Computer Chess maintains filmmaker Andrew Bujalski's distance from the mainstream even as it represents a major departure from his previous work.
On paper, the early work of director Andrew Bujalski looks like the textbook definition of mumblecore -- or it would, if mumblecore could be so clearly defined. Less a genre than a loose grouping of plot-averse, low budget, naturalistic films about 20somethings, mumblecore emerged sometime in the early aughts, in the work of artists like Bujalski, along with Joe Swanberg, Lynn Shelton, and Mark and Jay Duplass.
Bujalski's films Funny Ha Ha (2002) and Mutual Appreciation (2003) helped to establish the movement's shaggy, lo-fi aesthetic, and since then, many mumblecore filmmakers have differentiated themselves from one another. While the Duplass brothers and Shelton have inched closer to the mainstream, working with Jonah Hill, Jason Segel, Rosemary DeWitt, and Ellen Page, and Swanberg has been exceptionally productive, directing well over a dozen features, including this August's Drinking Buddies, Bujalski has remained closer to the mumblecore ideal, which is to say, apart from the conventional movie business. His new film, Computer Chess, maintains this distance even as it represents a major departure from his previous work.
Set in the early '80s, Computer Chess follows a weekend chess tournament at an unnamed and vaguely shabby hotel. The participants are programmers, working on big, boxy computers to design original software to pit against other software in chess matches. The movie follows a little bit of the game play, as well as a few coding bugs and competition glitches, but it seems more interested in the downtime, as various programmers wander around the hotel, engage in dorm-style debates, and gawk not too surreptitiously at Shelly (Robin Schwartz), the one female programmer among them.
In a more traditional version of this story, Peter (Patrick Riester), a young student accompanying his mentor to the tournament, would probably emerge as the hero. But Computer Chess aims to capture a moment before the digital and pro-nerd revolutions, when kids like Peter were definitively comfortable with human interaction, when community was just beginning to be redefined online.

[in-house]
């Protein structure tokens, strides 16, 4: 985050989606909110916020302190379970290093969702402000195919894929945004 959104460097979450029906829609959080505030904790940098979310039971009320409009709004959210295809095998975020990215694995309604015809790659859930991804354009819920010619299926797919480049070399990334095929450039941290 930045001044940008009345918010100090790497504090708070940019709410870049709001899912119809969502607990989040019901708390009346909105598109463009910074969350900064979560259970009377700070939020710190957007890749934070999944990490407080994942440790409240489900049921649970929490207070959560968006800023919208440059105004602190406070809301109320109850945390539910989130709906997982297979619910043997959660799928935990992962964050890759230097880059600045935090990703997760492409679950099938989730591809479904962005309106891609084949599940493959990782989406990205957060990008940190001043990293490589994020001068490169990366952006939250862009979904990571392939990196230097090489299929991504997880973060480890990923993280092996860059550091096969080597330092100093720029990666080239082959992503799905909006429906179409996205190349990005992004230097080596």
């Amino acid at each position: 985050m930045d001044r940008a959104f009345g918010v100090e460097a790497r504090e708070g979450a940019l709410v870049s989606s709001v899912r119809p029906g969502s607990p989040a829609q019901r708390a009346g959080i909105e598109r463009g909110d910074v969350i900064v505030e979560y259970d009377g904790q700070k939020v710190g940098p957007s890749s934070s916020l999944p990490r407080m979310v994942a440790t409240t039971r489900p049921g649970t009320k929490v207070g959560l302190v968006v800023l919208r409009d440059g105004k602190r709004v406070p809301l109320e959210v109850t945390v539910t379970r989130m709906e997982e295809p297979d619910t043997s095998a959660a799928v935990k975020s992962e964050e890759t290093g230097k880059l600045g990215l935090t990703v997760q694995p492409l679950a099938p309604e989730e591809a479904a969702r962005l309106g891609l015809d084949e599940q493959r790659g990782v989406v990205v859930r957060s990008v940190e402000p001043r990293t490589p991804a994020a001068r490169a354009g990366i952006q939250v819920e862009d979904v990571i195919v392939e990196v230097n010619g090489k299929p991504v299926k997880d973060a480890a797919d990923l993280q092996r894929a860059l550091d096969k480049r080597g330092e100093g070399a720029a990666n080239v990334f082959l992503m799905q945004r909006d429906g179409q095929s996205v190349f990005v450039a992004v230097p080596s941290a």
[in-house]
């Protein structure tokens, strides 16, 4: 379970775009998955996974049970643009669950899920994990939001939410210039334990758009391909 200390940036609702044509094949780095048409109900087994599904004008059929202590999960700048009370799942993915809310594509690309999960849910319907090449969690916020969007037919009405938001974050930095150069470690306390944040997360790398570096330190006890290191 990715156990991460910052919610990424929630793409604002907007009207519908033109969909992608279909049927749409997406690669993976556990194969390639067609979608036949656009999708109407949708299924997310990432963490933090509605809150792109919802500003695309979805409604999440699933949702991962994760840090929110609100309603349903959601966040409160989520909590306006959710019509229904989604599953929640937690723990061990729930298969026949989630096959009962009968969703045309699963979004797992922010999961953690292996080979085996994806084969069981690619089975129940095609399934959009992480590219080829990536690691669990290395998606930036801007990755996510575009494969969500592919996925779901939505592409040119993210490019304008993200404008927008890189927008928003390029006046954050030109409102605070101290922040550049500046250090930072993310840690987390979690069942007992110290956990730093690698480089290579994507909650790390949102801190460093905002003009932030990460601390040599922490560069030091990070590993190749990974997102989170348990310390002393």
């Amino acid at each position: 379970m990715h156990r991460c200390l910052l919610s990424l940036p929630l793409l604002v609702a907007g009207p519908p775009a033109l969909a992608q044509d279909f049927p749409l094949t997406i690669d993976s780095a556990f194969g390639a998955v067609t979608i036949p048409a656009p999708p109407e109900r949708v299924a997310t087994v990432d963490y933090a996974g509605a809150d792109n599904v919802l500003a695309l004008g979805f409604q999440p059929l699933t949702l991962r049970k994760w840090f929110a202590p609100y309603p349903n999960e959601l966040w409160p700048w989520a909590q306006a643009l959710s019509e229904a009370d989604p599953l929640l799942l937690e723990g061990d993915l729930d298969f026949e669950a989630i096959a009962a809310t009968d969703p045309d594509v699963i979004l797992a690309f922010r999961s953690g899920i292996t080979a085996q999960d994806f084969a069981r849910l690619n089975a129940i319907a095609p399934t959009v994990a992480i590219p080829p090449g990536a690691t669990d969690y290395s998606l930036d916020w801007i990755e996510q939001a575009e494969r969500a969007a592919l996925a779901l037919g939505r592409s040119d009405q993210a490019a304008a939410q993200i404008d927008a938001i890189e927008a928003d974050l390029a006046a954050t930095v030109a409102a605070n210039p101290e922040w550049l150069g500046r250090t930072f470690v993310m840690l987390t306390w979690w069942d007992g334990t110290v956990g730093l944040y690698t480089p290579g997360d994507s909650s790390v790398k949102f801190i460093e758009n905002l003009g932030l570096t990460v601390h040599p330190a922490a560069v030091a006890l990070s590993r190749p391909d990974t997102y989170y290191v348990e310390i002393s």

To enhance the realism of this moment, Bujalski casts actors who look like they could be early '80s programmers. The most recognizable member of the cast is an aggrieved-looking Wiley Wiggins, an actor known primarily (and marginally) for his roles in the Dazed and Confused and Waking Life ensembles. Yet the other faces look familiar too, not because they belong to movie stars, but rather, because they look like people you might have seen in this time and place.
One of the more cocksure nerds, Michael Papageorge (Myles Paige), stands out because he acts more like a big-shot hustler than a professor or a lab worker: he turns up at the hotel without a reservation, asking everyone if he can crash on their floors (his first target, of course, is poor Shelly). At the same time, Papageorge also blends in with the quieter and more awkward characters, mainly because Paige isn't particularly good in the movie; his line readings have a stilted amateurishness and when he's on screen, the movie feels like the public-access material it aesthetically resembles.
Those aesthetics, indeed, are a major component of Computer Chess. Bujalski, who has favored analog media like 16mm film in the past, has gone digital in the lowest-fi manner possible, shooting the movie on a tube-based Sony video camera, technology that originated in 1968. Its soft black-and-white images are both nostalgic and new, like real life filtered through fuzz. The camera motion is so readable it ceases to offer illusion: clearly, we are watching something that has been recorded.
Some reviewers have compared Computer Chess to David Lynch's work (Eraserhead was shot in black and white; Inland Empire on digital video) and Harmony Korine (whose Trash Humpers was shot on VHS). But despite the occasional forays into damaged-tape weirdness and intentional technical raggedness, Bujalski's lo-fi digressions more bring to mind Richard Linklater, and not just because of Wiggins. Linklater's portraits of Texas in Slacker and Dazed and Confused eschew plot in favor of meandering characters and local textures, just as many of those early mumblecore movies do. Bujalski has a similar affection for not just his characters, but also their backgrounds. Some wonderful moments seem at once fleeting and timeless, like the shot of Shelly and Peter pushing a bulky computer down the hotel hall in the dead of night, on their way to run some diagnostics.
The scene recalls the fumbling relationships of Bujalski's earlier films, but Computer Chess is also blearier than many mumblecore efforts. The film conjures small ironies (a presentation about the awesome powers of computing rendered via low-tech overhead projector) and smart contrasts (a new age-y retreat bumps up against the programmers' gathering) with such offhandedness that they feel observed rather than staged. As a portrait of a time and place, Computer Chess is unlike Bujalski's other films, as well as almost any movie in release at the moment.